The City of Toronto is in the process of dramatically changing how its “Employment” lands are treated. Employment lands are lands which have previously been called “industrial” and include lands where manufacturing, offices, some retail uses, warehousing/distribution and some institutions, like places of worship and schools, have located. Both the City and Province believe that Employment Lands need be protected to ensure the City’s continued economic health.
In general terms, the City’s proposed plan is to discourage, restrict or ban in varying degrees retail uses, places of worship, recreational uses, most schools, office buildings and residential uses from the Employment Areas.
Through an amendment to its Official Plan, the City would divide the existing Employment Districts and Areas into two new designations: General Employment Areas and Core Employment Areas.
The Core Employment Areas would primarily be reserved for manufacturing, warehousing/distribution, transportation, research and development, utilities and industrial trade schools. Retail activities and restaurants will be significantly restricted. Most institutional uses will be prohibited. The Core Employment Areas represent 75% of the Employment lands in the City.
The remaining 25% would be designated as General Employment Areas. These areas will permit more uses, including retail, service and restaurant uses, plus recreational uses (fitness centres and ice arenas). It is likely that lands which are designated as General Employment Areas will enjoy an advantage over lands designated Core Employment Area.
As the City of Toronto is composed of six former municipalities, North York, Scarborough, East York, York, Etobicoke and Toronto, there is currently a hodgepodge of zoning and Official Plan permissions in place for the existing industrial and employment lands. Much of the City’s industrial/employment lands currently permit a much broader range of uses than contemplated. The effect of this Official Plan Amendment (“OPA 231”) will be to be effectively prevent land from being redeveloped for retail, restaurant or institutional purposes, even if those lands could be redeveloped that way today. It is important to understand that even if the existing zoning permits the use which is being removed by OPA 231 if a rezoning is needed because current standards such as height, density or set-backs are too restrictive, conformity with OPA 231 will be required.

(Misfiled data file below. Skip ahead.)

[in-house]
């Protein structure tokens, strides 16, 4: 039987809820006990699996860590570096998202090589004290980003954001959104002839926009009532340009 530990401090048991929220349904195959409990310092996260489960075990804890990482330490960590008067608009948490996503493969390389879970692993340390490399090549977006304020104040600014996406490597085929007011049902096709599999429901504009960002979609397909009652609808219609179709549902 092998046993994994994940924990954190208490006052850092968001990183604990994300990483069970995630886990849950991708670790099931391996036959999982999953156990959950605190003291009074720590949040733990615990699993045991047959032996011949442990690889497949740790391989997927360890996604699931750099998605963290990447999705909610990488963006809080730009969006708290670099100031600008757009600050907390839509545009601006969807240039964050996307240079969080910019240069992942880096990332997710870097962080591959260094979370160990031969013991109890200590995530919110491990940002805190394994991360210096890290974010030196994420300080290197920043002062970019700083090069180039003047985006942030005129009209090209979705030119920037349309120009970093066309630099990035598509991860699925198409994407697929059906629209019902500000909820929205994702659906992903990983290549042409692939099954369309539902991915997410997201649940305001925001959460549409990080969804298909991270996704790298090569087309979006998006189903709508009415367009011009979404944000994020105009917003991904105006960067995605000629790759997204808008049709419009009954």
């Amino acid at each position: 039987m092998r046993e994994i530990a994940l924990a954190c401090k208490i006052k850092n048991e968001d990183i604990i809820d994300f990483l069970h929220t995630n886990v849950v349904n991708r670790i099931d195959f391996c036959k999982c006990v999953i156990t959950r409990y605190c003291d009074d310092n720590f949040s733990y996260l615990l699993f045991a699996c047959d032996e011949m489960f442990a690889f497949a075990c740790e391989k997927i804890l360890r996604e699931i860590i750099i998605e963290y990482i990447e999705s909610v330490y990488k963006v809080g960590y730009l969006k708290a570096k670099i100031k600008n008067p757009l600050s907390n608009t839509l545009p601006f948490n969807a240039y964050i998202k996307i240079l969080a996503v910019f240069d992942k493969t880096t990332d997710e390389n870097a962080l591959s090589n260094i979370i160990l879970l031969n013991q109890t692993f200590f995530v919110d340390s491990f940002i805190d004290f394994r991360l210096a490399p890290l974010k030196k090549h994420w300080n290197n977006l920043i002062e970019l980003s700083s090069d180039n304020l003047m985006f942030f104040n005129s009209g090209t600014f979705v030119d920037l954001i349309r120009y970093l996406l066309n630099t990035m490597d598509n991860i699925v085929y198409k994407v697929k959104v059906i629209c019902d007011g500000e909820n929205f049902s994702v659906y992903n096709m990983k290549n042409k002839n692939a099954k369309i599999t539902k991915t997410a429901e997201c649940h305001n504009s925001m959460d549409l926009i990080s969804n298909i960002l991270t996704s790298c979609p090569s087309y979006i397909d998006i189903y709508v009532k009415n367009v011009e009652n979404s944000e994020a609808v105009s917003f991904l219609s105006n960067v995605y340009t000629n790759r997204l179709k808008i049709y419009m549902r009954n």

While existing uses can continue provided they were clearly and demonstrably established legally, expansions will become problematic, requiring further approvals. Those approval applications will be faced with the argument that the Official Plan intends these uses to disappear.
Landowners should consider whether their redevelopment rights are affected by OPA 231 now so they can seek relief. As the boundaries for the new Core Employment Areas and General Employment Areas do not necessarily correspond to the existing zoning by-laws, each property should be reviewed to determine whether or not the Official Plan Amendment’s mapping threatens its redevelopment potential. There is an opportunity now to seek site specific changes to the Official Plan to permit any existing stand-alone office, retail, institutional or other permissions to remain on the land.
Please note that in order to challenge any portion of OPA 231, including the mapping of the two Employment Areas, a landowner must provide either oral or written communications to Toronto City Council prior to the adoption of that Official Plan Amendment. We strongly encourage any landowners with an interest in determining whether their current use or rights to redevelop their land are affected by this Official Plan Amendment to make that determination as soon as possible so there is time to prepare and formally file submissions with City Council to preserve the right to appeal the Official Plan Amendment to the Ontario Municipal Board. Owners should have submissions filed before the City Council meeting scheduled for December 16-17, 2013 to ensure their rights are preserved.
We anticipate that there will be a significant number of appeals to the Ontario Municipal Board of this Official Plan Amendment and failing to be proactive with respect to your land may leave your land at a competitive disadvantage to other lands in its vicinity.